Living

Marriage or mortgage: What’s at the top of Canadians’ priority list

If you said marriage, you zany old romantic you, you might be dismayed to find that recent statistics indicate you’re in the minority, chump.

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Masterfile

If you said marriage, you zany old romantic you, you might be dismayed to find that recent statistics indicate you’re in the minority, chump.  

According to an article in The Vancouver Sun recent data released by Statistics Canada, common-law relationships are increasing among Canadians by leaps and bounds. From 2001 to 2006, domestic unions minus that little piece of sanctified paper outstripped marital relationships in popularity by five times. 

People are still choosing marriage—the rate increased by 3.5 percent between 2001 and 2006—but more people are opting to live with a partner. And it’s not just the young who opt to be roomies rather than spouses. Common-law partnerships appear to be popular among all age groups and demographics too. 

While it is true they’re most popular with adults in their early 20s, there has also been a dramatic increase in the numbers of seniors shacking up. 

It’s not just Canadians who are favouring a more informal love relation, however. The Vancouver Sun cites a report by an international marketing company that recently declared marriage optional unions as one of a handful of “social trend[s]” for 2012. But don’t go declaring the blessed union dead and buried quite yet.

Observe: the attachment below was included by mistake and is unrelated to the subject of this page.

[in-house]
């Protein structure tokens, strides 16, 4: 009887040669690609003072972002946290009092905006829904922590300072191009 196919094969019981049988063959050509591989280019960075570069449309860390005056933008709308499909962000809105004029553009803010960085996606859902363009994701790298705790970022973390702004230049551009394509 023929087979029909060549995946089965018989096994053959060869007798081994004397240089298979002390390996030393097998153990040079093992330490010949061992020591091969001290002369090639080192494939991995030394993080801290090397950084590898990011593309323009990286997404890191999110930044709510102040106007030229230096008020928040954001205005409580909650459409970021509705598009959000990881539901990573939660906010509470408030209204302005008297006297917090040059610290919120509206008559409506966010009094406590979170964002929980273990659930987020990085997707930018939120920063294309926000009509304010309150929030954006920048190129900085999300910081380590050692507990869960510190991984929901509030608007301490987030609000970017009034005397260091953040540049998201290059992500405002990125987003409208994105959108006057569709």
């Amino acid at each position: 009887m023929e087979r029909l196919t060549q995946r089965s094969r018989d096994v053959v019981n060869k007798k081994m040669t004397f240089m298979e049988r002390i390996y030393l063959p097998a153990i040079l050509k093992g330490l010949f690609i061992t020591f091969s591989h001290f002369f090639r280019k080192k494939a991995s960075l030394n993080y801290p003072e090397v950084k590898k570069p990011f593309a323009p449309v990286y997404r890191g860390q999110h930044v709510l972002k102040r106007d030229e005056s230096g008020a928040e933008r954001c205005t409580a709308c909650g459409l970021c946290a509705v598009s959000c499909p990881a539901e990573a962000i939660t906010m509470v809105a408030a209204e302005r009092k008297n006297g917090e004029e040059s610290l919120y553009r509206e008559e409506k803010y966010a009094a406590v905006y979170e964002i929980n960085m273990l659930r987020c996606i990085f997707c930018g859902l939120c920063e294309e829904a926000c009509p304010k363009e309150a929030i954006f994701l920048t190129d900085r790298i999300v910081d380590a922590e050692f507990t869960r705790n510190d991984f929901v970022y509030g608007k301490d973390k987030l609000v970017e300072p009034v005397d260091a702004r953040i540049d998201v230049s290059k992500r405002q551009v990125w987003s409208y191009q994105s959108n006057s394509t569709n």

The Sun article also provides a more cautious take on the information from an Alberta academic, who has been studying Canadians’ social behaviour for decades. Sociologist Reginald Bibby suggests that for many co-habitation is just one step on the road to marriage rather than a denial of the union’s significance or importance. 

Bibby told the Sun: “Between the emerging millennials who are living with their partners, and separated and divorced boomers and post-boomers who are living with partners, it can appear as if common-law relationships are growing at a rate exponentially higher than marriages. (But) for the vast majority of older and younger Canadians, it’s not a substitute for marriage.” 

In that case, romance may not be dead. It’s just resting.